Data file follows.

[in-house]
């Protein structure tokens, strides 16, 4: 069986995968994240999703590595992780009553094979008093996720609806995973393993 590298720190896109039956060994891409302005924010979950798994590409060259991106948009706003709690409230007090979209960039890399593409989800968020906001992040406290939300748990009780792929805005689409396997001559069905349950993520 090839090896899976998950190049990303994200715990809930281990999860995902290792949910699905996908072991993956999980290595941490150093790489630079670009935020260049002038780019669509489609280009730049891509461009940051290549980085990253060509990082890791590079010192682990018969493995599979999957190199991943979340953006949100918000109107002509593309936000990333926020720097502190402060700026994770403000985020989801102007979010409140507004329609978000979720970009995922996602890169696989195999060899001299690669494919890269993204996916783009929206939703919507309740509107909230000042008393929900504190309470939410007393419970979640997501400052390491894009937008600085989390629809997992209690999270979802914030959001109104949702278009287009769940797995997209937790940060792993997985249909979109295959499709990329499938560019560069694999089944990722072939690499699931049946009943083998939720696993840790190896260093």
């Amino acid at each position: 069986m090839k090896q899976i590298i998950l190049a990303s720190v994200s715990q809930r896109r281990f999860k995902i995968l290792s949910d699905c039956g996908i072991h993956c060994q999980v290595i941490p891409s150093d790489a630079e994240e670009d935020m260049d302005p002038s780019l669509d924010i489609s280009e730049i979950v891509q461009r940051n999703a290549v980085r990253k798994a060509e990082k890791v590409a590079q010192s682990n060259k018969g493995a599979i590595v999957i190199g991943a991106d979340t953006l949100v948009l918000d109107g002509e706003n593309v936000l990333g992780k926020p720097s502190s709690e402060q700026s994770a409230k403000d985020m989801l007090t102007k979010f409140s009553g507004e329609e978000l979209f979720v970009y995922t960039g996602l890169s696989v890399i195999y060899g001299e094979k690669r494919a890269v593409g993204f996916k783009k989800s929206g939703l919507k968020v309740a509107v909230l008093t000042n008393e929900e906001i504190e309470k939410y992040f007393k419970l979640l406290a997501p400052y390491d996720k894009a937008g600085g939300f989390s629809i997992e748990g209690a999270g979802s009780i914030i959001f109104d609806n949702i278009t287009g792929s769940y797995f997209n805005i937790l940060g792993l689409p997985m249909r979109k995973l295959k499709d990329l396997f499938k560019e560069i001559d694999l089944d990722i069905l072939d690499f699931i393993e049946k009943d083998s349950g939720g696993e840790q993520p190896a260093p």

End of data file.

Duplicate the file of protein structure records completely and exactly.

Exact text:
[in-house]
């Protein structure tokens, strides 16, 4: 069986995968994240999703590595992780009553094979008093996720609806995973393993 590298720190896109039956060994891409302005924010979950798994590409060259991106948009706003709690409230007090979209960039890399593409989800968020906001992040406290939300748990009780792929805005689409396997001559069905349950993520 090839090896899976998950190049990303994200715990809930281990999860995902290792949910699905996908072991993956999980290595941490150093790489630079670009935020260049002038780019669509489609280009730049891509461009940051290549980085990253060509990082890791590079010192682990018969493995599979999957190199991943979340953006949100918000109107002509593309936000990333926020720097502190402060700026994770403000985020989801102007979010409140507004329609978000979720970009995922996602890169696989195999060899001299690669494919890269993204996916783009929206939703919507309740509107909230000042008393929900504190309470939410007393419970979640997501400052390491894009937008600085989390629809997992209690999270979802914030959001109104949702278009287009769940797995997209937790940060792993997985249909979109295959499709990329499938560019560069694999089944990722072939690499699931049946009943083998939720696993840790190896260093």
């Amino acid at each position: 069986m090839k090896q899976i590298i998950l190049a990303s720190v994200s715990q809930r896109r281990f999860k995902i995968l290792s949910d699905c039956g996908i072991h993956c060994q999980v290595i941490p891409s150093d790489a630079e994240e670009d935020m260049d302005p002038s780019l669509d924010i489609s280009e730049i979950v891509q461009r940051n999703a290549v980085r990253k798994a060509e990082k890791v590409a590079q010192s682990n060259k018969g493995a599979i590595v999957i190199g991943a991106d979340t953006l949100v948009l918000d109107g002509e706003n593309v936000l990333g992780k926020p720097s502190s709690e402060q700026s994770a409230k403000d985020m989801l007090t102007k979010f409140s009553g507004e329609e978000l979209f979720v970009y995922t960039g996602l890169s696989v890399i195999y060899g001299e094979k690669r494919a890269v593409g993204f996916k783009k989800s929206g939703l919507k968020v309740a509107v909230l008093t000042n008393e929900e906001i504190e309470k939410y992040f007393k419970l979640l406290a997501p400052y390491d996720k894009a937008g600085g939300f989390s629809i997992e748990g209690a999270g979802s009780i914030i959001f109104d609806n949702i278009t287009g792929s769940y797995f997209n805005i937790l940060g792993l689409p997985m249909r979109k995973l295959k499709d990329l396997f499938k560019e560069i001559d694999l089944d990722i069905l072939d690499f699931i393993e049946k009943d083998s349950g939720g696993e840790q993520p190896a260093p």